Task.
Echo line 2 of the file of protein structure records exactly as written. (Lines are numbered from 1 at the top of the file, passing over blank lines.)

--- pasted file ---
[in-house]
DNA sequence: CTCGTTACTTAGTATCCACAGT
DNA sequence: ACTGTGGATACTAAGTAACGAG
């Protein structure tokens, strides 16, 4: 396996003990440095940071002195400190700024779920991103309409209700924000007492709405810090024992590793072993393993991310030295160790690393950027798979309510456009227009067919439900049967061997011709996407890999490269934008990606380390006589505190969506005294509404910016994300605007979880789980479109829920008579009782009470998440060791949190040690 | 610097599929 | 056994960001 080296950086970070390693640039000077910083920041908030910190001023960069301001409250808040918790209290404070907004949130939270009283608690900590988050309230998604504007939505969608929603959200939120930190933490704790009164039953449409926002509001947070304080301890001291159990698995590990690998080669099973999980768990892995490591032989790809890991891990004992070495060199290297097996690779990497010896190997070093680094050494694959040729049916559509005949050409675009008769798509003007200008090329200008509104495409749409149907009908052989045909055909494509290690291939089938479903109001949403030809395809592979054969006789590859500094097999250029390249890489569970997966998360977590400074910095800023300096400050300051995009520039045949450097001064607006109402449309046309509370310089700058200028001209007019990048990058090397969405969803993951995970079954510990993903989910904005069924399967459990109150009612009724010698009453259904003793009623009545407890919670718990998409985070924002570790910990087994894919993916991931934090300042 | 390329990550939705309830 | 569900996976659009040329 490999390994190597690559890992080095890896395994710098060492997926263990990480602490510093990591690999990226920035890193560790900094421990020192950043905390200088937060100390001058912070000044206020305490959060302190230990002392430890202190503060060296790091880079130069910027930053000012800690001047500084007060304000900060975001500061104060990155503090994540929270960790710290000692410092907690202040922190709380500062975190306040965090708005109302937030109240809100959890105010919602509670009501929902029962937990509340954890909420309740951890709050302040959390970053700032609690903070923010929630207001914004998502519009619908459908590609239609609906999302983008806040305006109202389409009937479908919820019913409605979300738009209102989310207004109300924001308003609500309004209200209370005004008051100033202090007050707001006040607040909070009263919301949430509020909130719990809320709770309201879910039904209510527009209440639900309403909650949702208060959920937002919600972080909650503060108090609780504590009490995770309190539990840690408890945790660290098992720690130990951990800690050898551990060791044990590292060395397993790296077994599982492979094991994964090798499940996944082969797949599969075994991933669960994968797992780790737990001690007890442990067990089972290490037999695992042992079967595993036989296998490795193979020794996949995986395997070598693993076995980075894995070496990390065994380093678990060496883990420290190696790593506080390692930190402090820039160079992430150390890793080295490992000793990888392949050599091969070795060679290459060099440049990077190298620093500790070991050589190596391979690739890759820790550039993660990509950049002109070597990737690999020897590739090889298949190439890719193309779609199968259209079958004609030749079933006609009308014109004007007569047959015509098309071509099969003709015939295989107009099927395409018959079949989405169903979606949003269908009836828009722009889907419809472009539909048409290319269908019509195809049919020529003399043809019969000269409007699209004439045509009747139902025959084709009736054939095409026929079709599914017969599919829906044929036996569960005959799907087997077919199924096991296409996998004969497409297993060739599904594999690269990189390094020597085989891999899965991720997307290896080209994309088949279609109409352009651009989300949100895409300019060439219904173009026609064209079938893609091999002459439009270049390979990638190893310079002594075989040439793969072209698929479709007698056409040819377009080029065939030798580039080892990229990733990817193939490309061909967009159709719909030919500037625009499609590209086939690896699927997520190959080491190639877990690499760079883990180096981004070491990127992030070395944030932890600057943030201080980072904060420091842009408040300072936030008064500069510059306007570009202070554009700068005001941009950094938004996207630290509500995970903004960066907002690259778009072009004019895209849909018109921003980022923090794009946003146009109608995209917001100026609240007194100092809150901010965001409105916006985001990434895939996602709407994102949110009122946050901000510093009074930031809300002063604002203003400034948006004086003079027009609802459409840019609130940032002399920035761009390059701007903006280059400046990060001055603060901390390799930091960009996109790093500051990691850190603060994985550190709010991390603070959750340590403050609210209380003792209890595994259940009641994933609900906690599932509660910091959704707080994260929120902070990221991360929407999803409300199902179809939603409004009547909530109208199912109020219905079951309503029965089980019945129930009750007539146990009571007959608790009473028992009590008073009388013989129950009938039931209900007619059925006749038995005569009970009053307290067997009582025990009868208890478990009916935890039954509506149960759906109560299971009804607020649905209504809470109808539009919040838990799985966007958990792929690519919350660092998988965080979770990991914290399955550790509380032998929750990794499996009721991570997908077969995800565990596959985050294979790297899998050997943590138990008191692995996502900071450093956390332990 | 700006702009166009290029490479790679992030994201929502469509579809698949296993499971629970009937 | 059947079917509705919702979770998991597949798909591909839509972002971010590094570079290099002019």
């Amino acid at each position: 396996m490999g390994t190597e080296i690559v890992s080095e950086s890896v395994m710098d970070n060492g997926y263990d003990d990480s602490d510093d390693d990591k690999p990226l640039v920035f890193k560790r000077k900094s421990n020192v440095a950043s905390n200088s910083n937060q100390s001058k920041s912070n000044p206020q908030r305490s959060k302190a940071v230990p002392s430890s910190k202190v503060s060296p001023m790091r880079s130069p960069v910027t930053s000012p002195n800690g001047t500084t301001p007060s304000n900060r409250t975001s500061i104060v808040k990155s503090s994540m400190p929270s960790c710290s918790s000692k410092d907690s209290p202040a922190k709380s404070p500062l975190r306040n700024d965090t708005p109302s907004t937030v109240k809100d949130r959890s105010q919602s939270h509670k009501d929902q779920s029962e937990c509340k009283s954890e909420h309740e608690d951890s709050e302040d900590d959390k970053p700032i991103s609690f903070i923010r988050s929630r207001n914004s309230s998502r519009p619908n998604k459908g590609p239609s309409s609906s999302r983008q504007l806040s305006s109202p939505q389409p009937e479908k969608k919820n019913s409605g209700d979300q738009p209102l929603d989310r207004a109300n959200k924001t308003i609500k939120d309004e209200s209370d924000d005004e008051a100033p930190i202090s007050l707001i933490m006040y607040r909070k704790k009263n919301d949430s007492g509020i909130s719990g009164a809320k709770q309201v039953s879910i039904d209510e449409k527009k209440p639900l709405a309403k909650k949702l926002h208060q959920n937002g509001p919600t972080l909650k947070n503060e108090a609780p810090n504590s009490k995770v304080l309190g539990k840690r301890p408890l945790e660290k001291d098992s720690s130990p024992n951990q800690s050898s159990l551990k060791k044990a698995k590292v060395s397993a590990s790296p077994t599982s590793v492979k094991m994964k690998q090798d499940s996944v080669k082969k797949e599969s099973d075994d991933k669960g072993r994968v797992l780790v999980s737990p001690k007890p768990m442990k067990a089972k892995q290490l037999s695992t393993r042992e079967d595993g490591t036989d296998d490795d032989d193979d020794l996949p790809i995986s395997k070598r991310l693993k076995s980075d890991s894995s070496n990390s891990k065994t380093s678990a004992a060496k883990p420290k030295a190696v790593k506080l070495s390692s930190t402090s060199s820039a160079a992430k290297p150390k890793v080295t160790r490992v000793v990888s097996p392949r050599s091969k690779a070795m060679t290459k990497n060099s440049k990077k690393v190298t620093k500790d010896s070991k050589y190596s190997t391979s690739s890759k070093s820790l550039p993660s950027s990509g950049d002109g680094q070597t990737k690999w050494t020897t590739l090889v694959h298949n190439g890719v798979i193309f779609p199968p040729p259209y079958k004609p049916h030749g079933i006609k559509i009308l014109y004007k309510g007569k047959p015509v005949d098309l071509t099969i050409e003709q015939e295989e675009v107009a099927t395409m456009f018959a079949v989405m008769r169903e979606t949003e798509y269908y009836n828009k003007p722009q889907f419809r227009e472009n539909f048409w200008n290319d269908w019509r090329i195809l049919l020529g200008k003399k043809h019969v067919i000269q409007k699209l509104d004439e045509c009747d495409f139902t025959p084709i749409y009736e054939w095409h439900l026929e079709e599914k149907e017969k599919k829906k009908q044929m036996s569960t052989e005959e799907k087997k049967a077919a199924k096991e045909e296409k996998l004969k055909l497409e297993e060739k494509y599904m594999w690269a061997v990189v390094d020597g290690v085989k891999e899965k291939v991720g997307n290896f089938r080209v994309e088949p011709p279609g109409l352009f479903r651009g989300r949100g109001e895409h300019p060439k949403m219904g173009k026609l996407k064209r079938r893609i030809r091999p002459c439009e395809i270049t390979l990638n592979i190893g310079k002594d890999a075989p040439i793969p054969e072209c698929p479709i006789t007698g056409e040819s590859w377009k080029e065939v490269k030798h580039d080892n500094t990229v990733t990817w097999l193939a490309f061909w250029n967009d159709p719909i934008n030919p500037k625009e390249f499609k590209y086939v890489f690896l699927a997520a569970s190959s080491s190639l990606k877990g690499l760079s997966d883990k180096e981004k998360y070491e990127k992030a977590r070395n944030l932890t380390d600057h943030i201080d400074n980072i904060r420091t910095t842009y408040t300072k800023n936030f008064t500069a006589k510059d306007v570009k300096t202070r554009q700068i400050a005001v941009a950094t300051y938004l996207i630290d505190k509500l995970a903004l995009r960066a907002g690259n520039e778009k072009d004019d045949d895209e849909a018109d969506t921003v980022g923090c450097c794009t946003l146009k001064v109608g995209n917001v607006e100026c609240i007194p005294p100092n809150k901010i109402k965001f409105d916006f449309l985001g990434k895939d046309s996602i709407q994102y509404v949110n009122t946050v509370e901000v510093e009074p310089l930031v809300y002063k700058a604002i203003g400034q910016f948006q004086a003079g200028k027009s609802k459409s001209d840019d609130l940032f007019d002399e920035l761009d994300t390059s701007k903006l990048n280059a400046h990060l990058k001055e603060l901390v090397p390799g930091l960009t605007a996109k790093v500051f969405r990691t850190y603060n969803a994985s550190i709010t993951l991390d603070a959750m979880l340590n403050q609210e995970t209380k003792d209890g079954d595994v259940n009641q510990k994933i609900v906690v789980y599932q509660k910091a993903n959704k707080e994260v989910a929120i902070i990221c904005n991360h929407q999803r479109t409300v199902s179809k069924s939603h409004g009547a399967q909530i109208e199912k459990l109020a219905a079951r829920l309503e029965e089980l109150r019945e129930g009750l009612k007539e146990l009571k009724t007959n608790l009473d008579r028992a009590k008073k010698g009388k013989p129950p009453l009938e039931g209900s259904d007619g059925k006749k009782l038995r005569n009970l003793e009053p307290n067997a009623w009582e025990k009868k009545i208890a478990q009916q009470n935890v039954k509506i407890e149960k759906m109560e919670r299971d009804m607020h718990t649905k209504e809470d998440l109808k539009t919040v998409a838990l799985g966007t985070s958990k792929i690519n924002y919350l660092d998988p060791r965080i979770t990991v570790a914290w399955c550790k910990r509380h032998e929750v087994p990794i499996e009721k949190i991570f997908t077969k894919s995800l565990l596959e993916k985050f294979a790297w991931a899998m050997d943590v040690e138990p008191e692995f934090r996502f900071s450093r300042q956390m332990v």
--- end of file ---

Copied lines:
DNA sequence: CTCGTTACTTAGTATCCACAGT